In the words of friend-of-the-show and supporter (💚 🥃) Jon Bathgate:
“It is incredible how the US administration just crushed China's premier chip designer.”
A Tweet to Describe the 2010-2020 Decade
Morgan Housel asked:
A business newspaper comes out once per decade.
You have to summarize the 2010-2020 period in the length of a tweet.
What's it say?
The Internet finally changed everything.
SCience & TEchnology
Supersonic Commercial Planes are Coming Back
This will be an interesting space to watch in the coming years. The video above does a good job of looking at Concorde’s economics, and the new players and their varying approaches and the noise-reduction tech that would make more over-land routes viable (Aerion, Spike Aerospace, and Boom).
Zero Trust: Wut is it and wut does it do?
Friend-of-the-show and Muji extraordinaire published a new free piece on Zero Trust:
The old method of castle & moat security, where you maintained a trusted network across all of your enterprise infrastructure, apps, devices and users – with a secure perimeter around it all – is becoming a thing of the past, as all of those areas continue to sprawl outside of the perimeter (and IT's grasp). […]
Zero Trust allowed for a software-defined perimeter instead of a network driven one, where you never trust a user requesting access to a particular service. You lose the entire concept of the trusted network – the entire basis of the castle & moat strategy. Users must establish who they are (authentication), and then the system determines the rights of that user to access the given service (authorization). Once BOTH identity and access rights have been established, the Zero Trust service acts as a proxy to the service, creating an ephemeral network connection to the requested service. The user doesn't need to know where app is hosted – the networking is all handled invisibility to them. Once the user is done, the temporary connection from that user to that service can be severed.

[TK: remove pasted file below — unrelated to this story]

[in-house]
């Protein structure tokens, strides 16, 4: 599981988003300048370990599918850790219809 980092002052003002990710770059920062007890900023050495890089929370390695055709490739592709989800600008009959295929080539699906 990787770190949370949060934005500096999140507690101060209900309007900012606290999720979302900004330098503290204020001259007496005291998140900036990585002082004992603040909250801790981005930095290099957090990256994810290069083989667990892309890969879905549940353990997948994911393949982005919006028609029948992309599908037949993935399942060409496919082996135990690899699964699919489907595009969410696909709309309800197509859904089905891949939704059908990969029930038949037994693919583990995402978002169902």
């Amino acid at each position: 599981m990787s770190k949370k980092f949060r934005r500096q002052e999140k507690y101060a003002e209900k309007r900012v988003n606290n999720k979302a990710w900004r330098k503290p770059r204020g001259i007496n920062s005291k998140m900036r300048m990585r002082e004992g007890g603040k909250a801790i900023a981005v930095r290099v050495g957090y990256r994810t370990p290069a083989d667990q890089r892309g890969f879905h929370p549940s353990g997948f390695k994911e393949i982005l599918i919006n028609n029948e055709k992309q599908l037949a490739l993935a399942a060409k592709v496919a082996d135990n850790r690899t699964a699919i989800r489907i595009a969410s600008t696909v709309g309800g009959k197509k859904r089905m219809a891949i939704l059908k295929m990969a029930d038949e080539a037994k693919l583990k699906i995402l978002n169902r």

FBI Secretly Ran Anom Messaging Platform Used by Criminals Worldwide
Finally, some Hollywood-like competence from the coppers:
Hundreds of suspected members of criminal networks have been arrested by authorities around the world after being duped into using an encrypted communications platform secretly run by the FBI to hatch their plans for alleged crimes including drug smuggling and money laundering. […]
Alleged members of international criminal organizations adopted the platform as a means to communicate securely, unaware that authorities were covertly monitoring 27 million messages from more than 12,000 users across more than 100 countries, officials said. […]
The takedown involved more than 9,000 law-enforcement offices around the world that had searched 700 locations in the previous 48 hours alone, U.S. and European officials said early Tuesday. Police forces had in recent days carried out more than 800 arrests in 16 countries and seized more than 8 tons of cocaine, 22 tons of cannabis and 2 tons of synthetic drugs, as well as 250 firearms, 55 luxury vehicles and over $48 million in various currencies. More than 150 threats to human life were also disrupted, officials said. (Source)
In the words of The Wire, that’s a lot of ‘dope on the table’, which probably doesn’t do much, but if the arrests are for violent criminals, then good.
The weird part of this story is what happened to those who helped the FBI distribute the Anom devices, and give them credibility with the criminals. Matt Levine explains: